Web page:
This time we’ve used the exact match operator ==. As the CVEs have a unique Id, it only returned a single document. It’s again a lot of data, we might only care about the CAPEC names, so let’s return those:

curl -X POST http://127.0.0.1:3000/query -d 'find {id: == "CVE-2015-8388"} return .capec[].name'
[
[
  "Command Delimiters",
  "Flash Parameter Injection",
  "Argument Injection",
  "Using Slashes in Alternate Encoding"
]
]

Note that it is an array of an array. The reason is that in this case we only return the CAPEC names of a single document, but our filter condition could of course match more documents, like the word match operator did when we were searching for “buffer overlow”.

Let’s find out all CVEs where the CAPEC name “Directory Traversal”.

curl -X POST http://127.0.0.1:3000/query -d 'find {capec: [{name: == "Command Delimiters"}]} return .id'
[
"CVE-2015-8389",
"CVE-2015-8388",
"CVE-2015-4244",
"CVE-2015-4224",
"CVE-2015-2265",
"CVE-2015-1986",
"CVE-2015-1949",
"CVE-2015-1938"
]

The CAPEC data also contains references to related weaknesses as we’ve seen before. Let’s return the related_weakness of all CVEs that have the CAPEC name “Command Delimiters”.

curl -X POST http://127.0.0.1:3000/query -d 'find {capec: [{name: == "Command Delimiters"}]} return {cve: .id, related: .capec[].related_weakness}'
[
{
  "cve": "CVE-2015-8389",
  "related": [
    [
      "146",
      "77",
      …
    ],
    [
      "184",
      "185",
      "697"
    ],
    …
  ]
},
{
  "cve": "CVE-2015-8388",
  "related": [
  …
  ]
},
…
]

That’s not really what we were after. This returns the related weaknesses of all CAPECs and not just the one named “Command Delimiters”. The solution is a so called bind variable. You can store an array element that matches a condition in a variable which can then be re-used in the return value.

Jut prefix the array condition with a variable name separated by two colons:

find {capec: commdelim::[{name: == "Command Delimiters"}]}

And use it in the return value like any other path:

return {cve: .id, related: commdelim.related_weakness}

So the full query is:

curl -X POST http://127.0.0.1:3000/query -d 'find {capec: commdelim::[{name: == "Command Delimiters"}]} return {cve: .id, related: commdelim.related_weakness}'
[
{
  "cve": "CVE-2015-8389",
  "related": [
    [
      "146",
      "77",
      …
    ]
  ]
},
{
  "cve": "CVE-2015-8388",
  "related": [
    [
      "146",
      "77",
      …
    ]
  ]
},
…
]

The result isn’t that exciting as it’s the same related weaknesses for all CVEs, but of course the could be completely arbitrary. There’s no limitation on the schema.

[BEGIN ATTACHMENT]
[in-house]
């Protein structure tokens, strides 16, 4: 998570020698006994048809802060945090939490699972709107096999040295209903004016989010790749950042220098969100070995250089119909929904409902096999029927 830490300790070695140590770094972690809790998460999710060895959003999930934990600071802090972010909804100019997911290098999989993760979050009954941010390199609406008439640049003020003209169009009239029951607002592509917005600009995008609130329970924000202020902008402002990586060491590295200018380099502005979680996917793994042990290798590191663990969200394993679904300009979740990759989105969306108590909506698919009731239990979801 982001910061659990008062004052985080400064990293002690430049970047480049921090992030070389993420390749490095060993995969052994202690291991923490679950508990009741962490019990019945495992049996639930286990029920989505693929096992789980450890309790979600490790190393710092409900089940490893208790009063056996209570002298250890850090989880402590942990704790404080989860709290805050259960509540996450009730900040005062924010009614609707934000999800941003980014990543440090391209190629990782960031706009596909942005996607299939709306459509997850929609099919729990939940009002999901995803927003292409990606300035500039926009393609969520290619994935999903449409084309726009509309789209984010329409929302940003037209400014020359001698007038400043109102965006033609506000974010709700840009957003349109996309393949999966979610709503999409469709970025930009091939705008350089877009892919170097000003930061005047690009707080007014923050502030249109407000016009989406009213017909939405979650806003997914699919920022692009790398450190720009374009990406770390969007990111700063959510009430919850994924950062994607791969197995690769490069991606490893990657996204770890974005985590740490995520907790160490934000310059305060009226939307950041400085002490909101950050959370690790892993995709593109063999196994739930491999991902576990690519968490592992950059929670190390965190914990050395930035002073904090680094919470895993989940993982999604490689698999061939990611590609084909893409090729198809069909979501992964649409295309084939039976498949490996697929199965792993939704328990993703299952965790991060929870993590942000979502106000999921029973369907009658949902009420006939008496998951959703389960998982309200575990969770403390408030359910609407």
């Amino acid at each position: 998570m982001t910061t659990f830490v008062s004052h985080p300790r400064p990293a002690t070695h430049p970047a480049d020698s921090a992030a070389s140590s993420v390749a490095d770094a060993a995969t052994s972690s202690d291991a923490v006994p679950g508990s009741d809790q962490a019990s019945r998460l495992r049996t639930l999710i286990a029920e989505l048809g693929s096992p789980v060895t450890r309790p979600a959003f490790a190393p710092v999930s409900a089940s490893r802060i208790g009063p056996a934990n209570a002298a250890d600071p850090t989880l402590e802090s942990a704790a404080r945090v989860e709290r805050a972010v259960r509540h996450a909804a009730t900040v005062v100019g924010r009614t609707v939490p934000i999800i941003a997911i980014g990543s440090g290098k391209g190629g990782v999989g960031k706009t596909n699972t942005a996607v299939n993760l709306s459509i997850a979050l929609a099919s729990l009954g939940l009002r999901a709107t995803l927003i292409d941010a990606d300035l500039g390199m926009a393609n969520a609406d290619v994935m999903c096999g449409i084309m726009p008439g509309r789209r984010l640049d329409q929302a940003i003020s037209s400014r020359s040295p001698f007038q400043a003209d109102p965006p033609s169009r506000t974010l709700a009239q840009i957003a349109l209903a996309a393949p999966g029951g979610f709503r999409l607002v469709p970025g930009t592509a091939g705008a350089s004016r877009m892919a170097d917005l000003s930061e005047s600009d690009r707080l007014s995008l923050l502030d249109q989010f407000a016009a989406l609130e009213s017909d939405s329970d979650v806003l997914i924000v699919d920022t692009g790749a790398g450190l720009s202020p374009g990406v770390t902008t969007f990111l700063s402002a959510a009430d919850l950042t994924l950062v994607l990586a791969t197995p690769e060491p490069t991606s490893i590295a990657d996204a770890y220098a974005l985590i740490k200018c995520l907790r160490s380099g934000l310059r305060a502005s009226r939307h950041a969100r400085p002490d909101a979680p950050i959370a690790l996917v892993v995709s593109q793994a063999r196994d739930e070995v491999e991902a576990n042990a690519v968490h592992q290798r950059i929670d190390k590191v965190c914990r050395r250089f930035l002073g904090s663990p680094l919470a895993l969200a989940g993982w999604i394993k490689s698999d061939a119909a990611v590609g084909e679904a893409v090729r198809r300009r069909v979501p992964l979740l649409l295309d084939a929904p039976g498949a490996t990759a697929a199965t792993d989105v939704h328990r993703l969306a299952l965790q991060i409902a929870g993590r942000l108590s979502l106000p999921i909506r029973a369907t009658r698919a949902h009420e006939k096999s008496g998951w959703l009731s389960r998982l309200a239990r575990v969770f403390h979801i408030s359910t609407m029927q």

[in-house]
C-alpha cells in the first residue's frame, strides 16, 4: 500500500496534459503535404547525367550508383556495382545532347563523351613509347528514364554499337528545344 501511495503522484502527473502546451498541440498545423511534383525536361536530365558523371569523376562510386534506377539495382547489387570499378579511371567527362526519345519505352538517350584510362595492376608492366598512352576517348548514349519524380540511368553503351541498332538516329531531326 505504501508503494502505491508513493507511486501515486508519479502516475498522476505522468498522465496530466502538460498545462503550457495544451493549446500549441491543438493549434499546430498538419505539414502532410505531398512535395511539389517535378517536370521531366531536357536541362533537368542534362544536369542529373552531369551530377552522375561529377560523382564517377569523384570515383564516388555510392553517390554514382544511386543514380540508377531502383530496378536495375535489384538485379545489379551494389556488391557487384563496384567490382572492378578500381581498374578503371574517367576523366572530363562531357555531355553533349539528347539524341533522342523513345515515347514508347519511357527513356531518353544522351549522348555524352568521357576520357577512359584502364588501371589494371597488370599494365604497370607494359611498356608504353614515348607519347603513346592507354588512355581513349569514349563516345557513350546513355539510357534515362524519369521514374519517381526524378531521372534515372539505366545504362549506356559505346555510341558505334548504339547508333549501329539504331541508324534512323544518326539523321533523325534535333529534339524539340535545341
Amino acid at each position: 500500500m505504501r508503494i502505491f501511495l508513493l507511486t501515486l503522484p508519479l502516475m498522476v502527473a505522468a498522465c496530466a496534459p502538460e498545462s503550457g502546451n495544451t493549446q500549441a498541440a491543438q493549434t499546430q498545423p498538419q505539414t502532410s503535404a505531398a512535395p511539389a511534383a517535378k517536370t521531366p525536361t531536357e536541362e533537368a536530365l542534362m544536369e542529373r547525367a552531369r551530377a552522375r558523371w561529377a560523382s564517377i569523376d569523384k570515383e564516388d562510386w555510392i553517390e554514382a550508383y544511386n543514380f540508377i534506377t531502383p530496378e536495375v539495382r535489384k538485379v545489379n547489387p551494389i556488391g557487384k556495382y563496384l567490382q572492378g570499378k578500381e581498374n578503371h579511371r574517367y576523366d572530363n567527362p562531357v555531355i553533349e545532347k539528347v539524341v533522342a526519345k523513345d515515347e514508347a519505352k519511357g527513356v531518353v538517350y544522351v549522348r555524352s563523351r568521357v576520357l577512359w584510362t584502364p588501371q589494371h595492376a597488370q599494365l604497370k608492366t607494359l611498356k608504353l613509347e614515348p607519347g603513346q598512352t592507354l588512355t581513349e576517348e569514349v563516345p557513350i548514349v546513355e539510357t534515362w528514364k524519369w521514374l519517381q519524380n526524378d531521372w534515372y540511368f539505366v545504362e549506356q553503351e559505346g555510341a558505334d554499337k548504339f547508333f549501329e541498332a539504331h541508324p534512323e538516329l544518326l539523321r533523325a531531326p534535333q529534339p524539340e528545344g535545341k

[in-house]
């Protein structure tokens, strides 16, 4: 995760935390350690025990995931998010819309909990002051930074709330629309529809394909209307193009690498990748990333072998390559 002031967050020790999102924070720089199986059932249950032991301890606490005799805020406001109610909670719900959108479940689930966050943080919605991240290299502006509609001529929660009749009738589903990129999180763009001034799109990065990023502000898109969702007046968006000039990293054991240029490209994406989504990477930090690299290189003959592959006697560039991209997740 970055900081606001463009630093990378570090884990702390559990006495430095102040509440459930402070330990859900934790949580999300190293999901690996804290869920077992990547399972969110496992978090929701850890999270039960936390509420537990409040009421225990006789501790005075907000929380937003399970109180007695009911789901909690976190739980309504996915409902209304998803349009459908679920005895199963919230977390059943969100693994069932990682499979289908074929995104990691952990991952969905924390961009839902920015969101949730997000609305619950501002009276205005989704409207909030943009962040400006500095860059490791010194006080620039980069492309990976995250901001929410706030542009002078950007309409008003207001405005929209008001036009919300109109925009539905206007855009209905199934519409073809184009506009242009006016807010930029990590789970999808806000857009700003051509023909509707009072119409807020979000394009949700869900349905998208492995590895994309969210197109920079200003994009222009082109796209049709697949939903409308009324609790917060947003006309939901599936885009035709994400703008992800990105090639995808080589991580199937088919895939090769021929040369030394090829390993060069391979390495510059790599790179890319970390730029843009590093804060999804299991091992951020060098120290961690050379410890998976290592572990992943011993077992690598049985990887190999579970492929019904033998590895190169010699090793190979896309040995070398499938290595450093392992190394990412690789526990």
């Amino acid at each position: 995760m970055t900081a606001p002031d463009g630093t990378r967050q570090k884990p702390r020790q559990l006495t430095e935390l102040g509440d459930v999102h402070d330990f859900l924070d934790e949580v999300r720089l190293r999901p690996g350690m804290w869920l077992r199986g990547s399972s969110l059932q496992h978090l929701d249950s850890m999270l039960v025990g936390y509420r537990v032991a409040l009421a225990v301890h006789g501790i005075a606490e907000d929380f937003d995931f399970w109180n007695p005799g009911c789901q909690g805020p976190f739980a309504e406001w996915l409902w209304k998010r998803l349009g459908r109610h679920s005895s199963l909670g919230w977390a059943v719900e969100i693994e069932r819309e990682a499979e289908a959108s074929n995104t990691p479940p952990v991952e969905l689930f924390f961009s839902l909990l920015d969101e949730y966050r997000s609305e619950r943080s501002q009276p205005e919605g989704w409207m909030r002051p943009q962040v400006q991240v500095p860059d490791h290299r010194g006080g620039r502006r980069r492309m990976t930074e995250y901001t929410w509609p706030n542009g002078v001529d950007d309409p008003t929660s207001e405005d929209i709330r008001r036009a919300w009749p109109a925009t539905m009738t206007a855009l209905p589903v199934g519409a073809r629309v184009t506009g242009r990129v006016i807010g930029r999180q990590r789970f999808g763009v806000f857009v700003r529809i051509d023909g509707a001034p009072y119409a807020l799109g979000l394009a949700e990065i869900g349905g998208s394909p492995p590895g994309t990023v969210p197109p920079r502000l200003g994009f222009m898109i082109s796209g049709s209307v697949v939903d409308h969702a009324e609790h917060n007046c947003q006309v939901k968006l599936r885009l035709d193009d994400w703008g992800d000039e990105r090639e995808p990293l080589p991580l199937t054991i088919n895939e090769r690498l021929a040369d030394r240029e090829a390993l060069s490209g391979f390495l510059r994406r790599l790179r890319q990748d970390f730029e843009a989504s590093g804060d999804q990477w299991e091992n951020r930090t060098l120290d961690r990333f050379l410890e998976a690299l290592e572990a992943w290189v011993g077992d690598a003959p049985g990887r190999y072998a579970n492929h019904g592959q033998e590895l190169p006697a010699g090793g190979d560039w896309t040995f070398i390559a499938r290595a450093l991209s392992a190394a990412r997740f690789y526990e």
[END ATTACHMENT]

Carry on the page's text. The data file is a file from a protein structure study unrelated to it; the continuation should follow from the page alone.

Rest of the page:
So far we haven’t done any range requests yet. So let’s have a look at all CVEs that were last modified on December 28th with “High” severity rating according to the Common Vulnerability Scoring System. First we need to determine the correct timestamps:

date --utc --date="2016-12-28" "+%s"
1482883200
date --utc --date="2016-12-29" "+%s"
1482969600

Please note that the "last-modified" field has timestamps with 13 characters (ours have 10), which means that they are in milliseconds, so we just append three zeros and we’re good. The severity rating is stored in the field "cvss”, “High” severity means a value from 7.0–8.9. We need to put the field name last-modified in quotes as it contains a dash (just as you’d do it in JavaScript). The final query is:

curl -X POST http://127.0.0.1:3000/query -d 'find {"last-modified": {$date: >= 1482883200000, $date: < 1482969600000}, cvss: >= 7.0, cvss: <=8.9} return .id'
[
"CVE-2015-4199",
"CVE-2015-4200",
"CVE-2015-4224",
"CVE-2015-4227",
"CVE-2015-4230",
"CVE-2015-4234",
"CVE-2015-4208",
"CVE-2015-4526"
]

This was an introduction into basic querying of Noise. If you want to know about further capabilities you can have a look at the Noise Query Language reference or stay tuned for further blog posts.

Happy exploration!

Categories: en, Noise, Node, JavaScript, Rust

Printing panics in Rust

2017-12-05 16:19

This blog post is not about about dealing with normal runtime errors, you should really use the Result Type for that. This is about the case where some component might panic, but that shouldn’t bring the whole system to halt.

I was debugging some issue in the Node.js binding for Noise. It is using the noise_search crate which might panic if there’s an unrecoverable error. Though the Node.js binding should of course not crash, but handle it in a more graceful way. Hence it is catching the panics.

The existing code was only printing that there was some panic, but it didn’t contain the actual cause. I wanted to improve that.

I thought it would be easy and I could just print the debug version of the panic. So I changed the println!() to:

println!("panic happend: {:?}", result)

But that resulted only in a:

panic happened: Err(Any)

Which isn’t really that meaningful either. In the documentation about catch_unwind I read

…and will return Err(cause) if the closure panics. The cause returned is the object with which panic was originally invoked.

I didn’t really understand what this meant. Is the object that invokes the panic the function where the panic happens? I wanted the text I was putting into the panic!() call.

Thanks to rkruppe on IRC I learnt that panic!() can take any object, not just strings. Now the documentation made sense. He also mentioned that I can downcast Any if I know that type. As I always only use strings for panics that was easy:

if let Err(panic) = result {
    match panic.downcast::<String>() {
        Ok(panic_msg) => {
            println!("panic happened: {}", panic_msg);
        }
        Err(_) => {
            println!("panic happened: unknown type.");
        }
    }
}

If you want to play a bit around with it, I’ve created a minimal example for the Rust Playground. Happy panicking!

Categories: en, Noise, Rust

By Volker Mische